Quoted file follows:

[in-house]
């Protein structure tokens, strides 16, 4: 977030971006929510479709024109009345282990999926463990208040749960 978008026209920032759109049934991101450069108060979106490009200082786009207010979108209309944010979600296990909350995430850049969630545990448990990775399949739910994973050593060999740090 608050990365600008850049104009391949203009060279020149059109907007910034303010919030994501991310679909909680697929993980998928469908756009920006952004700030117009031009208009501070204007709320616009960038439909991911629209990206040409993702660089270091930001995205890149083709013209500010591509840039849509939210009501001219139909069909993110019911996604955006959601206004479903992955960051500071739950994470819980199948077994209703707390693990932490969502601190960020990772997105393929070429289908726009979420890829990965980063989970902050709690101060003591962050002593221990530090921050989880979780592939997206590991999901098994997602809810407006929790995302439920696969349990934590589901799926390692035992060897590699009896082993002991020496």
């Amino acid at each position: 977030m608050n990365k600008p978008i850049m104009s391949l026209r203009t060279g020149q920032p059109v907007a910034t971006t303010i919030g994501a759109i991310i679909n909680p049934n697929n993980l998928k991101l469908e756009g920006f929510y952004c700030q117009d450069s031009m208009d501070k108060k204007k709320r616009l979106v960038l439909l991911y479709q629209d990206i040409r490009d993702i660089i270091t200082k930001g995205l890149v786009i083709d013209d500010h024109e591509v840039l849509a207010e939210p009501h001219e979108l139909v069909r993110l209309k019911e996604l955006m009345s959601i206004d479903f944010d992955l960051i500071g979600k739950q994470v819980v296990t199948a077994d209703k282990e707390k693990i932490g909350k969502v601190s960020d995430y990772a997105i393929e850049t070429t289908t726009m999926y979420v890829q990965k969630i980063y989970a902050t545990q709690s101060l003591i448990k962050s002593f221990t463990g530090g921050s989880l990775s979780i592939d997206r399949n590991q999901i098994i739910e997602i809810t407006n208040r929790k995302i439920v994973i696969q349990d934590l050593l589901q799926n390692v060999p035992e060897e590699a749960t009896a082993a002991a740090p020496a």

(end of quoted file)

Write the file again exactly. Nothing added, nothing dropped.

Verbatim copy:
[in-house]
């Protein structure tokens, strides 16, 4: 977030971006929510479709024109009345282990999926463990208040749960 978008026209920032759109049934991101450069108060979106490009200082786009207010979108209309944010979600296990909350995430850049969630545990448990990775399949739910994973050593060999740090 608050990365600008850049104009391949203009060279020149059109907007910034303010919030994501991310679909909680697929993980998928469908756009920006952004700030117009031009208009501070204007709320616009960038439909991911629209990206040409993702660089270091930001995205890149083709013209500010591509840039849509939210009501001219139909069909993110019911996604955006959601206004479903992955960051500071739950994470819980199948077994209703707390693990932490969502601190960020990772997105393929070429289908726009979420890829990965980063989970902050709690101060003591962050002593221990530090921050989880979780592939997206590991999901098994997602809810407006929790995302439920696969349990934590589901799926390692035992060897590699009896082993002991020496």
């Amino acid at each position: 977030m608050n990365k600008p978008i850049m104009s391949l026209r203009t060279g020149q920032p059109v907007a910034t971006t303010i919030g994501a759109i991310i679909n909680p049934n697929n993980l998928k991101l469908e756009g920006f929510y952004c700030q117009d450069s031009m208009d501070k108060k204007k709320r616009l979106v960038l439909l991911y479709q629209d990206i040409r490009d993702i660089i270091t200082k930001g995205l890149v786009i083709d013209d500010h024109e591509v840039l849509a207010e939210p009501h001219e979108l139909v069909r993110l209309k019911e996604l955006m009345s959601i206004d479903f944010d992955l960051i500071g979600k739950q994470v819980v296990t199948a077994d209703k282990e707390k693990i932490g909350k969502v601190s960020d995430y990772a997105i393929e850049t070429t289908t726009m999926y979420v890829q990965k969630i980063y989970a902050t545990q709690s101060l003591i448990k962050s002593f221990t463990g530090g921050s989880l990775s979780i592939d997206r399949n590991q999901i098994i739910e997602i809810t407006n208040r929790k995302i439920v994973i696969q349990d934590l050593l589901q799926n390692v060999p035992e060897e590699a749960t009896a082993a002991a740090p020496a």